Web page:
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Russian public companies step up action to implement Corporate Governance Code principles

04.12.2018 17:33 / The Bank of Russia

In 2017, the extent to which Corporate Governance Code principles are operationally implemented (understood as implemented at 75%) by national public companies grew 26 pp from 2015, the year the study commenced. Also, the period saw a more than threefold reduction in the number of entities with less than 50% compliance with the Code principles. These are the findings of the Bank of Russia's Review of Corporate Governance Practices at Russian Public Companies.

The Bank of Russia has by been publishing this review for three years. The Code was recommended for implementation back in 2014. The effort to monitor the progress of the implementation of its principles helps deliver clarity as to which principles are of practical importance to companies, which challenges they have to address in the course of implementation, and which best practices are already in wide use.

The survey shows that the reporting period saw a twofold rise in the number of companies that operate with 75% implementation of the principle. This takes the share of top tier quotation list companies compliant with the Code by at least 75% to over 70%. This correlates with the more than threefold reduction in the share of companies with low (under 50%) compliance. Many companies report that subsequent implementation of the Code principles is on their agendas.

At the same time, the surveys suggests that companies where the Code principles have yet to be rolled out or those that are still unwilling to do so due to their specific business circumstances have a more solid rationale for their lack of full implementation. The Code is implemented based on the ‘comply or explain’ principle, suggesting that a company failing to comply with a Code recommendation should provide its shareholders with a sound and meaningful explanation for the reasons. Between 2017 and 2018, the Bank of Russia’s activities targeting such companies included letters of explanation, meetings and workshops – to the effect that noticeable improvement was reported in the quality of explanations the regulator received.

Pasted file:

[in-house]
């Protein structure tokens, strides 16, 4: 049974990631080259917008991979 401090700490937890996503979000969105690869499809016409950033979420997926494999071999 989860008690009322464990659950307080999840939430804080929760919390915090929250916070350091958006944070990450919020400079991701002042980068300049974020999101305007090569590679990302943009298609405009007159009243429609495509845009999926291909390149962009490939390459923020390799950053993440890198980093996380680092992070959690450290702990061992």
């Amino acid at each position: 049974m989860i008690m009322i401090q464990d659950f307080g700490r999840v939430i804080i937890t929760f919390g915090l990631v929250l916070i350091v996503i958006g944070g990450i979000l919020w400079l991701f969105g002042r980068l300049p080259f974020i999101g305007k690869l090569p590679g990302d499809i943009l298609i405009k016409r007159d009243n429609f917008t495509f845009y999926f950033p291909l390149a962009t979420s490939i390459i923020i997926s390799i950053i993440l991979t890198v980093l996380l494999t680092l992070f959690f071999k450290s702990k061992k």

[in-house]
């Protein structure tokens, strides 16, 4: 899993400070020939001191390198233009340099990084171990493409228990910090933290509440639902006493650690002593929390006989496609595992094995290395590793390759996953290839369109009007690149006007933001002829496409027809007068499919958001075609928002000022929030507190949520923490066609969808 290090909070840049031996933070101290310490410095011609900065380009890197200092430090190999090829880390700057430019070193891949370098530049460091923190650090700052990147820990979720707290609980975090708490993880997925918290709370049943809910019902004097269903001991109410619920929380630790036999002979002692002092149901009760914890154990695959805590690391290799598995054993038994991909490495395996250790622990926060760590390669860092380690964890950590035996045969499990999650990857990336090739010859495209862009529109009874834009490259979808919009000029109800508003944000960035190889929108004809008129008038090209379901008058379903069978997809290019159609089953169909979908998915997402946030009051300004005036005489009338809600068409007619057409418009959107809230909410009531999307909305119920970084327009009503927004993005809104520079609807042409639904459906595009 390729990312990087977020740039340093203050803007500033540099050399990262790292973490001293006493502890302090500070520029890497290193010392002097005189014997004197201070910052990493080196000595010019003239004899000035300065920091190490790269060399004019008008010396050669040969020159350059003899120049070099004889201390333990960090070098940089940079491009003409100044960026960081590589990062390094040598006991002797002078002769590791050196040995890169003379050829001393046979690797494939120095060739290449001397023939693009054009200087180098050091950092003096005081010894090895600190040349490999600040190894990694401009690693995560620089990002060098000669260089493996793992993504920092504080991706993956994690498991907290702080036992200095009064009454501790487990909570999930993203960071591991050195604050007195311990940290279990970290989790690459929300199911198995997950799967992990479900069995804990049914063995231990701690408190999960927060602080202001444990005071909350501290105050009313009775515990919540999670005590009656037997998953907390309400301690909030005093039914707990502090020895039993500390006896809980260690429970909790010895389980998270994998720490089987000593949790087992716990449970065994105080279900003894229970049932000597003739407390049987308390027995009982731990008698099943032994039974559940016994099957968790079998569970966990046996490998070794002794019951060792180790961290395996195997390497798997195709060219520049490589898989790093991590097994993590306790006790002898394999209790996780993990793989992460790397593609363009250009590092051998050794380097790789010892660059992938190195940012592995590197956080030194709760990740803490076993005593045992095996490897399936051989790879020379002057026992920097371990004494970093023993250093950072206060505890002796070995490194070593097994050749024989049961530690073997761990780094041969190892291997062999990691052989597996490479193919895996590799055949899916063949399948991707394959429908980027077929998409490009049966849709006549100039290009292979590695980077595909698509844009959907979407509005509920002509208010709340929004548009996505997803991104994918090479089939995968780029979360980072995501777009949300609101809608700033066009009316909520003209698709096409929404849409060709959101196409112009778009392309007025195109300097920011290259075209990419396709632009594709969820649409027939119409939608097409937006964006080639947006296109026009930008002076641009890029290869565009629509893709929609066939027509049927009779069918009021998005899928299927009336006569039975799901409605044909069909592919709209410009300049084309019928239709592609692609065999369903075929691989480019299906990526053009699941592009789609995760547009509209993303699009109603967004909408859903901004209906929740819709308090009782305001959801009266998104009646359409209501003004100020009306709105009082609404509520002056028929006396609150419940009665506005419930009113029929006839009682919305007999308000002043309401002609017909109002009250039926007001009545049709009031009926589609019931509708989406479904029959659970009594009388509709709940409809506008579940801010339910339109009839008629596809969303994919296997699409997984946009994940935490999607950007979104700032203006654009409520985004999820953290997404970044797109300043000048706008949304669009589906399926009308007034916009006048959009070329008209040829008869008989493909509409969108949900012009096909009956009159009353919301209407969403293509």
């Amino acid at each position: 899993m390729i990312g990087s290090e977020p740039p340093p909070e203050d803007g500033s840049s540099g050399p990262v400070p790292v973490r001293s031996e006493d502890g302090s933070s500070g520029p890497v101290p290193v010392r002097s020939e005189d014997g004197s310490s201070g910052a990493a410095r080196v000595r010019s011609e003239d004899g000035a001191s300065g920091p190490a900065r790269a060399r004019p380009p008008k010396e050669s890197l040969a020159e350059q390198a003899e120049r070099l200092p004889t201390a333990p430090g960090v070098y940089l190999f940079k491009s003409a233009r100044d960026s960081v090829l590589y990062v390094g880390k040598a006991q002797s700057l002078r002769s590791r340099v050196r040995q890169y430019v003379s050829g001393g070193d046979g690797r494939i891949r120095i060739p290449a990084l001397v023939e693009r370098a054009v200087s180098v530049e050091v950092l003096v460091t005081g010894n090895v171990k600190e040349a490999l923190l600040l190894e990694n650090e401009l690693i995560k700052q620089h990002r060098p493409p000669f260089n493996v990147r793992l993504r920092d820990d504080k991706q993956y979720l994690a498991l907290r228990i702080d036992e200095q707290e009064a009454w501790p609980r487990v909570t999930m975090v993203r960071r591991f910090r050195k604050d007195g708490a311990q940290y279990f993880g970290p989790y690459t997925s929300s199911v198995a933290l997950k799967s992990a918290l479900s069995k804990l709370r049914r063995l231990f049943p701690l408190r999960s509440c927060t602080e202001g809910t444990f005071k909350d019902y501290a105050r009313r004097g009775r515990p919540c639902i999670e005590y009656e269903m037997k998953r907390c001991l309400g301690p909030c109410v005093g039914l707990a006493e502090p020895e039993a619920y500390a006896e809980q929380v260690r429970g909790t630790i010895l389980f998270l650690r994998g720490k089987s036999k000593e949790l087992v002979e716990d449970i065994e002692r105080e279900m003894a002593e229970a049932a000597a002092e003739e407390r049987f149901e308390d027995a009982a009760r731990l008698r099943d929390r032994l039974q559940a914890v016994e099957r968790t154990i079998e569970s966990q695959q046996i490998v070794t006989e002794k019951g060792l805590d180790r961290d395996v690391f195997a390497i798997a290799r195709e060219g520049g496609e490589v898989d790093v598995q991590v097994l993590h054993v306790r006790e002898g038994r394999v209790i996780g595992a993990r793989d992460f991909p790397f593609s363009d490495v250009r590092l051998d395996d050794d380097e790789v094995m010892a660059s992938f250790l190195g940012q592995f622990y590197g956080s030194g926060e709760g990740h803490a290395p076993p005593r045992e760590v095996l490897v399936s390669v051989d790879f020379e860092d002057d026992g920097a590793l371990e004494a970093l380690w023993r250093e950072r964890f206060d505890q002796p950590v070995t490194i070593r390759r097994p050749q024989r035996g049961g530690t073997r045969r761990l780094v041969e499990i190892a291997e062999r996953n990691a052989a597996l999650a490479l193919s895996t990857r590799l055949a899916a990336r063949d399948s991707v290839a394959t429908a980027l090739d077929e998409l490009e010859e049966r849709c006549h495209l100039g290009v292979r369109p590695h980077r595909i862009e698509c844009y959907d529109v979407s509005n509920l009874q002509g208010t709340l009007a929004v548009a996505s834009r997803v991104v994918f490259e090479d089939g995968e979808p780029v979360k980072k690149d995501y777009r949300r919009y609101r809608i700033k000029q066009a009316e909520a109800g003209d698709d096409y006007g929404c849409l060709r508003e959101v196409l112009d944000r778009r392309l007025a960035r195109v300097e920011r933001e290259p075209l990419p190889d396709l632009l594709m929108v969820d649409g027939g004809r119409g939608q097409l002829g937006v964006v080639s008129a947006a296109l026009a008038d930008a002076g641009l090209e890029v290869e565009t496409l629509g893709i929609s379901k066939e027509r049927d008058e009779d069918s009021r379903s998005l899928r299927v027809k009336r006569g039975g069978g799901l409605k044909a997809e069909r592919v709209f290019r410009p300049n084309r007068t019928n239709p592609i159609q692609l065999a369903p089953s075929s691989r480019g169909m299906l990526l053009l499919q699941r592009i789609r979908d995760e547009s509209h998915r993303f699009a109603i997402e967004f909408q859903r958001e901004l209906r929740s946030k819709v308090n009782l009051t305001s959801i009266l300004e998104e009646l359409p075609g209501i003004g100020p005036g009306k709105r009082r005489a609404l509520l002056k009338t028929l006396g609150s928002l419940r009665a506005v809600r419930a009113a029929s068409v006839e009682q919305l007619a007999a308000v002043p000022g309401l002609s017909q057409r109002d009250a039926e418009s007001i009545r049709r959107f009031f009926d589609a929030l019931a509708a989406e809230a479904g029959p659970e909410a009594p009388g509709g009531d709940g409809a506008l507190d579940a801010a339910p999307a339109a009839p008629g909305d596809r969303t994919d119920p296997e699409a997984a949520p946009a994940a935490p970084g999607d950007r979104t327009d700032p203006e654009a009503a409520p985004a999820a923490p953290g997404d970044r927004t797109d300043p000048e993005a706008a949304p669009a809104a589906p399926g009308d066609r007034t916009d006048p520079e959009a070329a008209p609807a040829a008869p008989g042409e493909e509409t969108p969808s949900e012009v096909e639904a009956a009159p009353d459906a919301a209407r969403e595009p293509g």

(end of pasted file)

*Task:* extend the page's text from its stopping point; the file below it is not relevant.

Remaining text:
The review presents information obtained in the course of monitoring annual company reports as regards the implementation of Code recommendations. The text analysis of annual reports revealed some companies had submitted compliance self-assessments with discrepancies. Companies should ensure the information they disclose is consistent, reliable, and not misleading for shareholders or investors. Inaccurate or discordant information disclosed in an annual report may lead to the need for a probe into its reliability.

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